I have two basic rules about winning in trading as well as in life: (1) If you don’t bet, you can’t win. (2) If you lose all your chips, you can’t bet.
Highlight(yellow) - Larry Hite: Respecting Risk > Page 184 · Location 3907
1. His system never trades counter to the market trend. There are no exceptions, and he always follows the system.
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The maximum risk on each trade is limited to 1 percent of total equity.
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Volatility is continually tracked in each market in order to generate signals to liquidate or temporarily suspend trading in those markets where the risk/ reward ratio exceeds well-defined limits.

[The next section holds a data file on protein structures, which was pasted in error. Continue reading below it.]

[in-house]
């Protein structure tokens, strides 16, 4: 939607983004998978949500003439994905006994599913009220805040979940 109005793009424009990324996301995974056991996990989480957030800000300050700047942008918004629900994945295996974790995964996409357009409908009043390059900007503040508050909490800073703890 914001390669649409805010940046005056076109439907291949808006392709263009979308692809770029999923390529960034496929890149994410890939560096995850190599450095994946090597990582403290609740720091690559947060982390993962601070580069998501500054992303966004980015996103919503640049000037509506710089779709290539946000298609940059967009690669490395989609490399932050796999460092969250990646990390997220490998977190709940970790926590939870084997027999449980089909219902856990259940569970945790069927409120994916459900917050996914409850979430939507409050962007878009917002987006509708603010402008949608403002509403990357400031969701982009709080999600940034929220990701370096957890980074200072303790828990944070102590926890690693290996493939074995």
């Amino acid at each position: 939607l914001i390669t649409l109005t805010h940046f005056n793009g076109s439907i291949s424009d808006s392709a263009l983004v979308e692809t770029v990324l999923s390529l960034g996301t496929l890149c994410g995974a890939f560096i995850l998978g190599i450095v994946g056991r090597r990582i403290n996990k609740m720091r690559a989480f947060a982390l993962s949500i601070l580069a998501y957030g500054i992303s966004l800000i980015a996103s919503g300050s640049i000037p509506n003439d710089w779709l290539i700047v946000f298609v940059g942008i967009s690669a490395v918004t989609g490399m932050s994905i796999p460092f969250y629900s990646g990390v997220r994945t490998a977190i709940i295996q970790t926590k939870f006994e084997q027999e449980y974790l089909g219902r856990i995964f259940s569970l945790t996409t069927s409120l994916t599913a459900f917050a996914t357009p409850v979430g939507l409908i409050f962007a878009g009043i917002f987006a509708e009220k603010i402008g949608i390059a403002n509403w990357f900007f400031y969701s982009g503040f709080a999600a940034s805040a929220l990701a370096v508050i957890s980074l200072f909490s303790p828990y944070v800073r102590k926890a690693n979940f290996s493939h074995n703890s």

Part II: Mostly Stocks
Highlight(yellow) - Michael Steinhardt: The Concept of Variant Perception > Page 189 · Location 3961
The word “trading” is not the way I think of things. I may be a trader in the sense that my frequency of transactions is relatively high, but the word “investing” would apply just as much, if not more. In my mind, trading implies an anticipation of a sale at the time of purchase. For example, if I go long stock index futures tonight because I expect tomorrow’s trade number will be bullish for the market, and I plan to sell my position tomorrow—that is trading. The bulk of what I do is for a much longer duration and for more complex reasons. For example, when I went long the debt markets in 1981, I held that position for two and a half years.
Highlight(yellow) - Michael Steinhardt: The Concept of Variant Perception > Page 189 · Location 3976